The other day I was irritated by the lack of response to an email I had sent a few days before to my 15 year old son. That night at dinner, I asked him why he hadn’t responded. His answer? “Mom, it’s not like I check email every day you know!”. That statement stopped me in my tracks. While I am a user of blogs, Facebook, twitter, and text, I am also of a generation who couldn’t survive without email. I check it many times each day and couldn’t imagine going without it for long.
Curious, I asked him how best to reach him when I was at work and he was at home. His answers, in order of preference were:
- Text me (I always have my phone with me)
- IM me (it’s the first thing I do when I get home from school and it works when I am playing video games on TV too)
- Facebook me (yes Facebook is also a verb)
- Phone me (but not on my cell phone cause it costs me money)
I then asked him how many emails he gets each week – “about 3-6 per week depending on the time of year”, and how many he sends each week – “about 1-2, mostly for school projects and only because Facebook won’t let you send attachments”.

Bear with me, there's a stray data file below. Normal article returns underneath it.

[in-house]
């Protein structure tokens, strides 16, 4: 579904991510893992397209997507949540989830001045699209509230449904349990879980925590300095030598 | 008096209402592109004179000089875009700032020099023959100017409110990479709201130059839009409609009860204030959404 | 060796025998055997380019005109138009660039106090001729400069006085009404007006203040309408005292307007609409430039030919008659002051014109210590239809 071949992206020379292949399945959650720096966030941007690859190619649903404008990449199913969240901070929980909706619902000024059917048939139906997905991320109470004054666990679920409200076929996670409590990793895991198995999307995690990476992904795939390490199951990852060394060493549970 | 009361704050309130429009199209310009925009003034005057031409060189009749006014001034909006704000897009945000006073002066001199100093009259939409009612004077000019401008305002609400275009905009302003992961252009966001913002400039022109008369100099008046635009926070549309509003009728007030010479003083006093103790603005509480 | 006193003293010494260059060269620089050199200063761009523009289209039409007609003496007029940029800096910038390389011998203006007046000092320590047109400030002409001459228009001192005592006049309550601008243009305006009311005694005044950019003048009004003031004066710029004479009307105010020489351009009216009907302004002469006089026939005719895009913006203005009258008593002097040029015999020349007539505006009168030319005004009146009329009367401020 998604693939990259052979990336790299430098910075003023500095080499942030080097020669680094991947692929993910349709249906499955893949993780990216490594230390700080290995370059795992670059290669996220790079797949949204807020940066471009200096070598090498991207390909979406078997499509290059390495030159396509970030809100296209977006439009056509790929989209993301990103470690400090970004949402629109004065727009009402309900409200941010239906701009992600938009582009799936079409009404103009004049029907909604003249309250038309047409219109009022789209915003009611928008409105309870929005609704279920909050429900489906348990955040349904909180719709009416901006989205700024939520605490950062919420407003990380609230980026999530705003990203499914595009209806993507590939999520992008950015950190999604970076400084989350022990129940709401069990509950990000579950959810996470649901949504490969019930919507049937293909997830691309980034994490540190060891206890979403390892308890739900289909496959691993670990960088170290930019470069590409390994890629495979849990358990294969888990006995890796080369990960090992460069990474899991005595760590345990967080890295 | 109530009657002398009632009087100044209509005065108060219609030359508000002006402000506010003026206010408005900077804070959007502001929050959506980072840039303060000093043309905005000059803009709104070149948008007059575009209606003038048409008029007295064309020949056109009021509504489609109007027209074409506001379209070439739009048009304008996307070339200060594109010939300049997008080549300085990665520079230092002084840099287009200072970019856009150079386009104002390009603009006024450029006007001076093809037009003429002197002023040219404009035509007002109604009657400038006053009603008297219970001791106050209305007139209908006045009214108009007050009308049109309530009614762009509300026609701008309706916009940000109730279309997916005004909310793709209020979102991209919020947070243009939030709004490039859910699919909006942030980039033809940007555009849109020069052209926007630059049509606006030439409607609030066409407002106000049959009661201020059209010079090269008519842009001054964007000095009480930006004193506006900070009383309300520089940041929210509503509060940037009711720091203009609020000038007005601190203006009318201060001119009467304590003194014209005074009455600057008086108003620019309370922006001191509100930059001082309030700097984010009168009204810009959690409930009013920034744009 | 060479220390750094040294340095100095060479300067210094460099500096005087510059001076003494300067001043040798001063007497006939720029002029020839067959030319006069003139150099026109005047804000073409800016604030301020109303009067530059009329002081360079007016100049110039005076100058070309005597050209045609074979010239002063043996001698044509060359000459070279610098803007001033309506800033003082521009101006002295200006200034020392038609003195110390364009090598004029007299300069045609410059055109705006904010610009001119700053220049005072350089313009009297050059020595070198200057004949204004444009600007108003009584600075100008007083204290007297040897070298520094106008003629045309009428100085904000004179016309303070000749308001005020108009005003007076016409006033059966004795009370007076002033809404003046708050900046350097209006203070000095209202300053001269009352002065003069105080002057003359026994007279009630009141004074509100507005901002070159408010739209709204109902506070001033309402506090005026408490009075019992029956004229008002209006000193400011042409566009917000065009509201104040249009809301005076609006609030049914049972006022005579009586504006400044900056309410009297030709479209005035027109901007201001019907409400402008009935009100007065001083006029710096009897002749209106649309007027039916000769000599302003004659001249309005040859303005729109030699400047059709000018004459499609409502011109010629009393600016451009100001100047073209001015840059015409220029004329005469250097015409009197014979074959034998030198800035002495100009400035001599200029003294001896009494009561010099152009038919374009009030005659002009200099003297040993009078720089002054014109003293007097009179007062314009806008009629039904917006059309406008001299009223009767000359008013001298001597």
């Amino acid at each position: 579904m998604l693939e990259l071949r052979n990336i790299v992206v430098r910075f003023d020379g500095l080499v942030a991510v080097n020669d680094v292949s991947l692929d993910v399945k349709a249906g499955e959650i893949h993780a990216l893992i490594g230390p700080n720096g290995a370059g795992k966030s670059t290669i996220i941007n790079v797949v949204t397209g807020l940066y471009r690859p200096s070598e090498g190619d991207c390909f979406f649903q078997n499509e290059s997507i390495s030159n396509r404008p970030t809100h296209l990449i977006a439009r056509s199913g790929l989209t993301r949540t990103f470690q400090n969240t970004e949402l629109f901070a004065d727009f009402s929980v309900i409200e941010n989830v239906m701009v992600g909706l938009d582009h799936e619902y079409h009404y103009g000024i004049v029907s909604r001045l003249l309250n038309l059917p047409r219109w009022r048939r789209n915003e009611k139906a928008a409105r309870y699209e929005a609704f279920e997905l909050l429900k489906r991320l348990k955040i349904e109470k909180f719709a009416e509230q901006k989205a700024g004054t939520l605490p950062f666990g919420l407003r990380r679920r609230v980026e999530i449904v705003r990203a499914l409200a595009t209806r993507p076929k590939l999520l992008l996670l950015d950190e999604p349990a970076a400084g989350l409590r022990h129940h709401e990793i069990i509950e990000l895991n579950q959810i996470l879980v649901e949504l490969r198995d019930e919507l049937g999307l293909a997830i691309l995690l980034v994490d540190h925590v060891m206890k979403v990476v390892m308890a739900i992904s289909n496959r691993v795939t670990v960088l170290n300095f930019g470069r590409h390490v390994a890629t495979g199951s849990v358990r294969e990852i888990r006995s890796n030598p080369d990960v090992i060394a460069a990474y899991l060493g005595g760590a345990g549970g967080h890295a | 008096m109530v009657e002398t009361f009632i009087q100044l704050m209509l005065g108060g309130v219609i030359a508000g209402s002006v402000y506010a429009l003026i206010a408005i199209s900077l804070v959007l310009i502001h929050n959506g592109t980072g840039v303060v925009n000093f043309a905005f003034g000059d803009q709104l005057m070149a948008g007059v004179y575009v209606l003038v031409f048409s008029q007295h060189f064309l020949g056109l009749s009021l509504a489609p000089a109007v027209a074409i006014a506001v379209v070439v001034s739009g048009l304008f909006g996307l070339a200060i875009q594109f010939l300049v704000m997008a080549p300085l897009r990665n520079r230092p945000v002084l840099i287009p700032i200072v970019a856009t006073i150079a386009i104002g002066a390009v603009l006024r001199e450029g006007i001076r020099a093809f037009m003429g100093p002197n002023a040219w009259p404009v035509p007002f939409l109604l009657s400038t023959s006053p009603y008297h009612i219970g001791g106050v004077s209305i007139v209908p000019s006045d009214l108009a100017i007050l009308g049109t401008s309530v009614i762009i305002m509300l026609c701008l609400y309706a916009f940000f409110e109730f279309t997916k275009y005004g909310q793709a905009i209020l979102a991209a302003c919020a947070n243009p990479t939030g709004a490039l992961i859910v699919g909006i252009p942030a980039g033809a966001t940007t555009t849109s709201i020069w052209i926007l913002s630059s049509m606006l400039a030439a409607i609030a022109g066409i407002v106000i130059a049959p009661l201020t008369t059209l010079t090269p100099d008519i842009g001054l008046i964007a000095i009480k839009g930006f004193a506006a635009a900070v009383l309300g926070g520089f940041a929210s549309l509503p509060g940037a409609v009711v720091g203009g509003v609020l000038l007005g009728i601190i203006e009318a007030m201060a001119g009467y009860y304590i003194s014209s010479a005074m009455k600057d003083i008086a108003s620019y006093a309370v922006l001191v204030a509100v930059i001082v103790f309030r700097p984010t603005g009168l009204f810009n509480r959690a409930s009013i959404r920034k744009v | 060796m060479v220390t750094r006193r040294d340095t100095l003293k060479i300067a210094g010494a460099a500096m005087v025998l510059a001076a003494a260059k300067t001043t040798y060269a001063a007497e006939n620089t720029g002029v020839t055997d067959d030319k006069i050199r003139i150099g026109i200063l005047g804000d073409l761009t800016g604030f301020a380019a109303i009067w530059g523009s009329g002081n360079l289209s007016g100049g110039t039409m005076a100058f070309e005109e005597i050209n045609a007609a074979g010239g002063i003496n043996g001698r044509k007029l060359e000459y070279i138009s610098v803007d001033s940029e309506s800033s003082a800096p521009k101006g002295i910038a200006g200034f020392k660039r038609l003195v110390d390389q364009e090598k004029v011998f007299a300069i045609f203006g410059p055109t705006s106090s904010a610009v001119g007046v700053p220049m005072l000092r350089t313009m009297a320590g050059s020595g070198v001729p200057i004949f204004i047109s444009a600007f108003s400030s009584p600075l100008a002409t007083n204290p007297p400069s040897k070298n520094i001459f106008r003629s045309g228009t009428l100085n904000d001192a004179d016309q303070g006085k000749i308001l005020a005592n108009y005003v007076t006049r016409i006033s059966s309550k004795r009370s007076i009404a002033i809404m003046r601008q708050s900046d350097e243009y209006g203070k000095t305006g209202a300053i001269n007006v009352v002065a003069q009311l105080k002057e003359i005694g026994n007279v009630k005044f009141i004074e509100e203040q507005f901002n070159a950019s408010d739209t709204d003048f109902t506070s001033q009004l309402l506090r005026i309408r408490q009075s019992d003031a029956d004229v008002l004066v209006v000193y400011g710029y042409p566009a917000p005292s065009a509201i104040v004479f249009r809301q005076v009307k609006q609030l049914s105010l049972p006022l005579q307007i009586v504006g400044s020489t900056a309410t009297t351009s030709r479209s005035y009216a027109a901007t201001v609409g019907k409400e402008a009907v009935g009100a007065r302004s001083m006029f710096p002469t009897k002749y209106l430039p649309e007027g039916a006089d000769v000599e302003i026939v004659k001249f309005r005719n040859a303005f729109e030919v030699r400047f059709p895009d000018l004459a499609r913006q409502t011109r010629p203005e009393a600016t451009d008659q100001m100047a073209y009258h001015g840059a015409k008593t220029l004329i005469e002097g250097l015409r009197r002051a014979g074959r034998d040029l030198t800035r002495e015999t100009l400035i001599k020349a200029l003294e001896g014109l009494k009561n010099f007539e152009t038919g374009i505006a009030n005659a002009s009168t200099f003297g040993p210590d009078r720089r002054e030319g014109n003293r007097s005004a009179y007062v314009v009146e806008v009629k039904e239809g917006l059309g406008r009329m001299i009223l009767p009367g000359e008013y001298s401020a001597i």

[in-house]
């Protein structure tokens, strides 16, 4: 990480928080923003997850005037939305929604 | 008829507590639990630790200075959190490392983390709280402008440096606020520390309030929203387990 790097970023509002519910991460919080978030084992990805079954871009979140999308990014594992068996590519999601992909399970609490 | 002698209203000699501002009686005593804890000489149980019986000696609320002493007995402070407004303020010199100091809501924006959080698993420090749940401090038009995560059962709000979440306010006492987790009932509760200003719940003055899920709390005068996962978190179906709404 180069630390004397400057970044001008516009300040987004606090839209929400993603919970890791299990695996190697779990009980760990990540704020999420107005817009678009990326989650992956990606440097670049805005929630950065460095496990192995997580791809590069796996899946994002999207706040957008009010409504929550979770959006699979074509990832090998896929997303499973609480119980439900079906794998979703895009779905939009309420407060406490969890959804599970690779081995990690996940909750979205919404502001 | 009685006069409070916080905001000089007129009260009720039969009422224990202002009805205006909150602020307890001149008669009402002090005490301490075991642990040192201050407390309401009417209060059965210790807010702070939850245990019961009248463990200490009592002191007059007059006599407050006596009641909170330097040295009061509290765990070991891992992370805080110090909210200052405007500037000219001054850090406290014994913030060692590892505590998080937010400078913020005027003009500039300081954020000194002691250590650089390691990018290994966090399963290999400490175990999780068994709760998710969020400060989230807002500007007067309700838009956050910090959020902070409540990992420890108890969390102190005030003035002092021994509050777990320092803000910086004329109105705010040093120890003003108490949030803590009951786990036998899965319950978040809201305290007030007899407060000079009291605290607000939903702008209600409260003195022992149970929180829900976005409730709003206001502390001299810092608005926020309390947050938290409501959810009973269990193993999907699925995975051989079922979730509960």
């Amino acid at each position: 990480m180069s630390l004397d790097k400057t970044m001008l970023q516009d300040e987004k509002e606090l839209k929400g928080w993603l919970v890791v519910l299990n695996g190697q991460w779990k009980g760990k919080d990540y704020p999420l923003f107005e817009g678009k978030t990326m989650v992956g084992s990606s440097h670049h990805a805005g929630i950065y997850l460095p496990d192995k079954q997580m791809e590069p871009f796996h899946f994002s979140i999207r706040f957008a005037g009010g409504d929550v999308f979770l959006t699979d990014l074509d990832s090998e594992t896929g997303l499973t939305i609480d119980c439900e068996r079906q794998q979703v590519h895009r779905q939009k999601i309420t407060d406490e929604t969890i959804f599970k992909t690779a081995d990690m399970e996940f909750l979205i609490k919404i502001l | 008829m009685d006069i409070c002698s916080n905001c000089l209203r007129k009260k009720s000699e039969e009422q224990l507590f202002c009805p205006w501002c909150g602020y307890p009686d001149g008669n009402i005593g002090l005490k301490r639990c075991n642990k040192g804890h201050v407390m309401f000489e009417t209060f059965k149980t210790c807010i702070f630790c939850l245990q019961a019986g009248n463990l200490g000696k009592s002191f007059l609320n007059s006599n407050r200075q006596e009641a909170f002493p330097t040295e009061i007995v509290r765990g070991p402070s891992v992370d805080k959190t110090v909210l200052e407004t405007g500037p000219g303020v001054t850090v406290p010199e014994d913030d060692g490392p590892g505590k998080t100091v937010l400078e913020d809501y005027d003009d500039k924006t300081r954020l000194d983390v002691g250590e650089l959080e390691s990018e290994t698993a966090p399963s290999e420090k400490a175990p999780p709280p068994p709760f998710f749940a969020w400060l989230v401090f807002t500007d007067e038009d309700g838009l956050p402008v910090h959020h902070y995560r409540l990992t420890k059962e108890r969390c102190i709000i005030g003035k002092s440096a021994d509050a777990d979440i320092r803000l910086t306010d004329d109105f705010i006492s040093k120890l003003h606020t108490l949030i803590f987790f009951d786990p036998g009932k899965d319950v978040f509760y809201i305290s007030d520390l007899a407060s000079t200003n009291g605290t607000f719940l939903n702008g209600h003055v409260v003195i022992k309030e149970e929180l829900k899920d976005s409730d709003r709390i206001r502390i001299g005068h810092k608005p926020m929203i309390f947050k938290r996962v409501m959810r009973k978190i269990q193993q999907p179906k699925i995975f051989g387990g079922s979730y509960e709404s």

He went on to tell me that aside from sending school attachments, email was just for “work”, adults he doesn’t know well (like his boss) and adults who weren’t on his friends list on Facebook.
If he is the norm, this next generation of kids has completely different internet usage patterns than their parents and these behaviours have huge implications on marketers who want to reach this demographic. How do you reach an audience who live in a connected world but who are trained to talk only to their “friends”. Here are some predictions on what this might mean to consumer marketers in the future:
- Opting in to receive product information on Facebook is not exactly a staple in the average marketer’s toolkit but it may be the most important next evolution in consumer marketing. Cracking this code will be huge.
- On the bright side, these kids have a lot of “friends” – we’re talking many hundreds and they can reach out to all of them with only a few keystrokes so the possibilities for word of mouth marketing are huge. Looking for teenage product champions now may well be the best course for the future.
- Mobile marketing will also gain in importance as teenagers are glued to their smart phones and i-phones. Special deals and especially electronic coupons may appeal to teenagers with big appetites for “toys” and not much income.
- If my son is any indication, these kids love their “apps” so product placement in mobile entertainment applications will surely be something to consider.
These are just a few of the adjustments we’ll need to consider going forward – anyone want to add more to the list?